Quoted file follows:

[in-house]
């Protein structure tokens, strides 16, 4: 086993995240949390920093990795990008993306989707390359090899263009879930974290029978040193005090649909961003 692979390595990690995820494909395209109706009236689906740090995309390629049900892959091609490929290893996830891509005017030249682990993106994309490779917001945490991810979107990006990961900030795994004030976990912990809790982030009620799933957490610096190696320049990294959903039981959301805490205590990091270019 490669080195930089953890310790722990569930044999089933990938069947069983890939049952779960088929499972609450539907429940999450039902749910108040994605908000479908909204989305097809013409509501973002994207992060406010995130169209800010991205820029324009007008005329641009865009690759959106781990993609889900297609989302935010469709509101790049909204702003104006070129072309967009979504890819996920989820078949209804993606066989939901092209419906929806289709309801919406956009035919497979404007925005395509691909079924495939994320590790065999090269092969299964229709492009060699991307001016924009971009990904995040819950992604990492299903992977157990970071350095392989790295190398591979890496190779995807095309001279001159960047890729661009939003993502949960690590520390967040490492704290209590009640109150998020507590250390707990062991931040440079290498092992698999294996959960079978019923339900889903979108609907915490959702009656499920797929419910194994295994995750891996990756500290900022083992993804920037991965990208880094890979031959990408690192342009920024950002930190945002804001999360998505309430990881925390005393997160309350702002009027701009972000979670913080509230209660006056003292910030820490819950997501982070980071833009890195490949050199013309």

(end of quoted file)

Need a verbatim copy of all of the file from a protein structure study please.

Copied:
[in-house]
């Protein structure tokens, strides 16, 4: 086993995240949390920093990795990008993306989707390359090899263009879930974290029978040193005090649909961003 692979390595990690995820494909395209109706009236689906740090995309390629049900892959091609490929290893996830891509005017030249682990993106994309490779917001945490991810979107990006990961900030795994004030976990912990809790982030009620799933957490610096190696320049990294959903039981959301805490205590990091270019 490669080195930089953890310790722990569930044999089933990938069947069983890939049952779960088929499972609450539907429940999450039902749910108040994605908000479908909204989305097809013409509501973002994207992060406010995130169209800010991205820029324009007008005329641009865009690759959106781990993609889900297609989302935010469709509101790049909204702003104006070129072309967009979504890819996920989820078949209804993606066989939901092209419906929806289709309801919406956009035919497979404007925005395509691909079924495939994320590790065999090269092969299964229709492009060699991307001016924009971009990904995040819950992604990492299903992977157990970071350095392989790295190398591979890496190779995807095309001279001159960047890729661009939003993502949960690590520390967040490492704290209590009640109150998020507590250390707990062991931040440079290498092992698999294996959960079978019923339900889903979108609907915490959702009656499920797929419910194994295994995750891996990756500290900022083992993804920037991965990208880094890979031959990408690192342009920024950002930190945002804001999360998505309430990881925390005393997160309350702002009027701009972000979670913080509230209660006056003292910030820490819950997501982070980071833009890195490949050199013309």